Birth Story DD #1

The impending birth of our third daughter has got me reminiscing about the births of our first two. I thought I would share each of the birth stories on the off chance that anyone would actually be interested besides my family.

When my husband and I decided we were ready for our first child, my cycles were really irregular as I was coming off of the pill. Sometime in early February, I had a very light period; I even commented to my husband that if I didn’t know better I might think it was implantation bleeding. I didn’t think much of it a few weeks later when I spent a whole weekend sleeping or went home from work early because I was feeling really dizzy and lightheaded.

I would sometimes just take a pregnancy test because it was impossible to tell anything from my cycles. I came home from work one day and decided to go ahead and take one. My husband was on the phone with his grandfather. Well, a few minutes later I came out of the bathroom really jittery and asked my husband to get off the phone immediately. He was a little annoyed at first, but then he was shocked and delighted to find out my reason why. We had a positive. Of course, then we felt compelled to take a second test just in case the first one was wrong…another positive.

Since we had no idea how far along I could be, my ob/gyn office went ahead and set an appointment up for us. We only made it for one obstetrician visit before my insurance through work changed, and I was forced to find a different provider. The doctor we switched to was very nice, but the organization of her office was very strange. There were four doctors on her floor, but they each saw only their patients for office visits. After office hours, though, they rotated who was on-call. I was told that I would only have my doctor deliver my baby if I went into labor during office hours or when she was on-call.

Because the doctor delivered patients during office hours, I learned that she was always running late for her scheduled appointments. I started making my appointment the last one of the day whenever possible. Then I would call her nurse to find out what time I should really come in; it was usually at least two hours later than scheduled. This kept me from missing work just to sit around in her waiting room. I started having more misgivings when I tried to discuss a birth plan with her, and she kind of dismissed me by saying, “When it comes down to the health of your baby, I’ll do what I have to do.”

My pregnancy progressed normally. I never threw up, but I did have bouts of nausea. I realized it was related to taking my prenatal vitamins on an empty stomach. I was very tired the whole pregnancy. I craved tomato sauce. Almost every day I would stop by Fazoli’s for baked spaghetti or lasagna or Skyline Chili for spaghetti or a 3-way chili with a large sweet tea. I was diagnosed with mild thrombocytopenia; and I had regular blood draws to check my platelet count. If my count was too low and I needed a c-section, then they would have to put me under general anesthesia instead of using an epidural.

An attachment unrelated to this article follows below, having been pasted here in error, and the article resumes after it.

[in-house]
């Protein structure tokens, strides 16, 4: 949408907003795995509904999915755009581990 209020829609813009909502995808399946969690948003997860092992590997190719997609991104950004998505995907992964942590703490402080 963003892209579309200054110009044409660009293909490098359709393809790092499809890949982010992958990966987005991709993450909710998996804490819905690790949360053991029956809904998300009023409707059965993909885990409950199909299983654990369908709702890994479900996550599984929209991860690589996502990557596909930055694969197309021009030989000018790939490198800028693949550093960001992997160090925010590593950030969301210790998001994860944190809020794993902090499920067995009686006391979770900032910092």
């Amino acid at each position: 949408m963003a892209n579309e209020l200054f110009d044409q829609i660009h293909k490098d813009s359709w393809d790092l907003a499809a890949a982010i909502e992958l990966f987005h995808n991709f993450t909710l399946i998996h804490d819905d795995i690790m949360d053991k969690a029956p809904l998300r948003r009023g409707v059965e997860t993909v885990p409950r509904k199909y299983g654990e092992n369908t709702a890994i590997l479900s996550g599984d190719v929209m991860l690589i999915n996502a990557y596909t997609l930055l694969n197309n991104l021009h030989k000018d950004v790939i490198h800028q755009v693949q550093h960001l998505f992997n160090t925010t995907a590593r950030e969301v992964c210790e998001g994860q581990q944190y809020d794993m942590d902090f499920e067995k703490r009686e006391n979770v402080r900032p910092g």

We took Lamaze classes through the hospital. After seeing the needle and catheter line involved with an epidural, I pretty much knew that I did not want one if at all possible. The classes were nice enough; I practiced the techniques at home.

On Tuesday, November 19, 2002 I had a check-up. The baby was at zero station (in other words sitting right on top of my cervix), but my cervix had not thinned or dilated at all. The doctor said it would at least be another week. But we were eating dinner at a restaurant, and I started having some unusual cramping. We quickly headed home. The contractions were very irregular, though, in length and spacing. I tried to rest on the couch, and my husband called a buddy of his. Well, this psychotic Siamese cat we had was apparently agitated by our our agitation and decided that it would be a great idea to jump up and bite me on the face. I started screaming for my husband to get off the phone and get the damn cat away from me.

The contractions started slowing down, and I felt like I might be able to get to sleep around one in the morning. I went ahead and left a message for my boss saying that I probably would not be in until late the next day. I woke up early and tried to eat some soup, but I didn’t have much appetite. I went to take a shower, but when I stripped down I had a lot of bloody show. So I woke up hubby and we headed for the hospital after consulting with my doctor.

At the hospital, the nurses put me in a temporary room and hooked me up to contraction and blood pressure monitors. I hadn’t been feeling any contractions, but the machine was registering consistent ones. The blood pressure monitor kept going off because my blood pressure was slightly lower than the monitor’s alarm was set for. A nurse decided she was going to give me an internal check and without any warning or gentleness just stuck her fingers in to find out I was dilated a few centimeters.

I was moved to a labor/delivery room. My husband went to get all of our stuff out of the car and call our parents, while I informed my boss that I would not be coming back to work for awhile. Then I just layed there and watch television for a few hours. I started feeling the contractions, but they weren’t too bad. On doctor’s order an IV line was inserted, and I was restricted from getting out of bed. A nurse told me that my doctor was sending one of her associates to break my water to speed up my labor. I didn’t think too much about it, although I didn’t really like the doctor who came. He kept making derogatory comments about me not wanting any drugs.